Meagan and I have been through a lot. When push comes to shove, the opinions of other people matter absolutely none and honestly, it gets me fired up when others criticize our relationship.

However, those whom understand enough to accept my relationship with Meagan often ask me how we’ve made it this far, how we have survived long distance, and why she is worth all the extra effort that it takes.

*Cracks knuckles*

I believe it goes a little bit like this: “Dlya beshenoi sobaki , sem verst nekryuk dolgo” or: “For a mad dog, seven miles is not a long detour.” It’s a Russian proverb that means simply that if you want something enough, the hardships one may face aren’t truly as hard as they seem.

Staying together while being so far away from each other, for so long wouldn’t be possible if the both of us weren’t completely head over heels in love with each other. We’re both on the same page, always.

It’s not like I can never see her. I “Skype” her almost every night, and text her constantly. I would be lying if I said it wasn’t difficult. It’s absolutely excruciating being away from her for such long periods of time.

 I see her as much as I can. I saw her this summer in Pennsylvania, and I’m going to see her in a few weeks for Spring Break and her birthday. So really, the long distance part doesn’t bother me as much as most think it would.

Don’t get me wrong, I wish every day that I could be WITH her, but the fact of the matter is that as of right now, we can’t be together. So we’re dealing with it.

Plain and simple, when you’re truly in love with somebody, you’ll do absolutely anything and everything for them. That’s what this is. That’s why we’re pushing through. Those who can see no further than their own hand in front of their face don’t understand this.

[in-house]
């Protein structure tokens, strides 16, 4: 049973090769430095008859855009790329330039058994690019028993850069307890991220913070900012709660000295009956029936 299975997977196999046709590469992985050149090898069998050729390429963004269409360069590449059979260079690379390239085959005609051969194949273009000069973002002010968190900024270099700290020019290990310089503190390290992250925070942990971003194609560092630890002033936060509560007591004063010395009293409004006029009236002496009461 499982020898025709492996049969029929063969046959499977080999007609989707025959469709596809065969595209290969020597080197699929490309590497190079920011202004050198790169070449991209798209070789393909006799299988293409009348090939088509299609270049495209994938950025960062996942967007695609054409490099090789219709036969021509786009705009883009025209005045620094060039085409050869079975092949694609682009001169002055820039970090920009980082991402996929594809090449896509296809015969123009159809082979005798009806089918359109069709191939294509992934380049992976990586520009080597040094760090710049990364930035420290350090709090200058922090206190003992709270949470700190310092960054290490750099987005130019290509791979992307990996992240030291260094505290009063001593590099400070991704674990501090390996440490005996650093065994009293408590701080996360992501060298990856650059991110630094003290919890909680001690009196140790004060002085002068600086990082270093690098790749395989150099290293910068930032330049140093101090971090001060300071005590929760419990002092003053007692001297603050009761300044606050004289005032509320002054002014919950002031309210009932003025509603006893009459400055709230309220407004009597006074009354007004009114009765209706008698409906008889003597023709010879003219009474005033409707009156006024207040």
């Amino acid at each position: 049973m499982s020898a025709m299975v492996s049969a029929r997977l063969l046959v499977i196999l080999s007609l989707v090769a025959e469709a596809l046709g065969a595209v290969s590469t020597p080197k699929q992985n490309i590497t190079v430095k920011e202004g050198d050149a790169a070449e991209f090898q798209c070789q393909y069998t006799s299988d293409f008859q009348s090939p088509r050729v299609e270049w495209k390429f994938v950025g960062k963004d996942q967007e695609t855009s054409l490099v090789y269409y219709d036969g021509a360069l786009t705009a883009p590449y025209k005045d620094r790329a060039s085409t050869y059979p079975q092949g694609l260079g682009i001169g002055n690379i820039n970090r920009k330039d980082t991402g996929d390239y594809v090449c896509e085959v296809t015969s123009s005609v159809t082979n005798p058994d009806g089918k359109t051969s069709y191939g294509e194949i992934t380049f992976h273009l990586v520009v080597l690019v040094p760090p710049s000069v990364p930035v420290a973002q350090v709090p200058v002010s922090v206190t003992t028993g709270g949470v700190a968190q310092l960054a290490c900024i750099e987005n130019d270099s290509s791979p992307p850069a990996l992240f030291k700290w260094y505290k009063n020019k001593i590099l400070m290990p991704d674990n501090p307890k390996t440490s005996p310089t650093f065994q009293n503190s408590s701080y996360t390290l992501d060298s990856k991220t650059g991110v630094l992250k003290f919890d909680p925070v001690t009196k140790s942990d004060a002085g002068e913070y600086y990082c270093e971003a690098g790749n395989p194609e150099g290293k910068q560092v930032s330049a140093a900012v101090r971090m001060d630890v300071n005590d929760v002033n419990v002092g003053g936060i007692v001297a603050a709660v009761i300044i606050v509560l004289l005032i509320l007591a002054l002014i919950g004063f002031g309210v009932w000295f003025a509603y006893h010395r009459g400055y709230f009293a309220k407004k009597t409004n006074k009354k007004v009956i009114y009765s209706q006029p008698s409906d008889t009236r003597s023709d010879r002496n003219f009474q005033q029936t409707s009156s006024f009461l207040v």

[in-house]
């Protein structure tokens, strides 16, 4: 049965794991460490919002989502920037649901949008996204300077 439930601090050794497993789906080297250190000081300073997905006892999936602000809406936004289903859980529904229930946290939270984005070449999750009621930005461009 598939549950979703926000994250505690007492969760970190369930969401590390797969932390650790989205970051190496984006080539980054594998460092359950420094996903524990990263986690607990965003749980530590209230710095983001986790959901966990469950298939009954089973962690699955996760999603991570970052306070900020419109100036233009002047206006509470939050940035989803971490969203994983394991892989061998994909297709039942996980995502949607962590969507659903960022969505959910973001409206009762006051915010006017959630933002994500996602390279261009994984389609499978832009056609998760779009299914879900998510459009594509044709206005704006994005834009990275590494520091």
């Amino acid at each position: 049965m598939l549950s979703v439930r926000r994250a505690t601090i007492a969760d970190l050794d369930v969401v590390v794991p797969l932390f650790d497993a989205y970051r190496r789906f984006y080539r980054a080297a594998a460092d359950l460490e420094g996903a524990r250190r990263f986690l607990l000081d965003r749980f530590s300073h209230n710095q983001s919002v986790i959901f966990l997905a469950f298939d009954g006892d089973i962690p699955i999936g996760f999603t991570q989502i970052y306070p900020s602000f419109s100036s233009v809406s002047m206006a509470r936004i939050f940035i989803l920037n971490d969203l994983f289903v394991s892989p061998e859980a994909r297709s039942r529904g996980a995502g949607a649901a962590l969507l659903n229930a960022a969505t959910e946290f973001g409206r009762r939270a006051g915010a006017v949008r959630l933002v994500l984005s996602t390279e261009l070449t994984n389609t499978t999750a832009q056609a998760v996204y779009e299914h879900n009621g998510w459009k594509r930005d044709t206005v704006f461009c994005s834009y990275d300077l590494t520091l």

What people don’t understand is that in no way did I intend to fall in love and be engaged at 18 years old. Who would? I fully expected to be getting plastered and be sleeping around with the entirety of the female population in my college.

Isn’t that every guy’s dream? Exactly.

So why on Earth would I give that lifestyle up?

I love her!

It literally IS that simple. When you find the girl or boy that you know without any doubt in your mind is the one you want to spend the rest of your life with, you’d change your mind too.

Why do I love her? The question is more “Why wouldn’t I love her?” It’s almost impossible to find something that I don’t find absolutely perfect about her character. I am fully aware that she is by far not the most perfect person. In fact, she’s the most difficult person I’ve ever met. She is just as flawed as I am, and I love her for it.

One quote really sums it up.

“You come to love not by finding the perfect person, but by seeing an imperfect person perfectly” – Sam Keen

I hope this amazing piece of writing awesomeness explains just why it is that I’m engaged at 18, and more of why I’m engaged to a girl in FLORIDA at 18-years-old.

So in closing, my advice to any reader is this:

Don’t listen to other people. Be your own person, and do what makes you the most happy without taking other people’s criticism into account. Find the person that makes you feel like the luckiest human being alive, and never, ever let them go.

I know I won’t.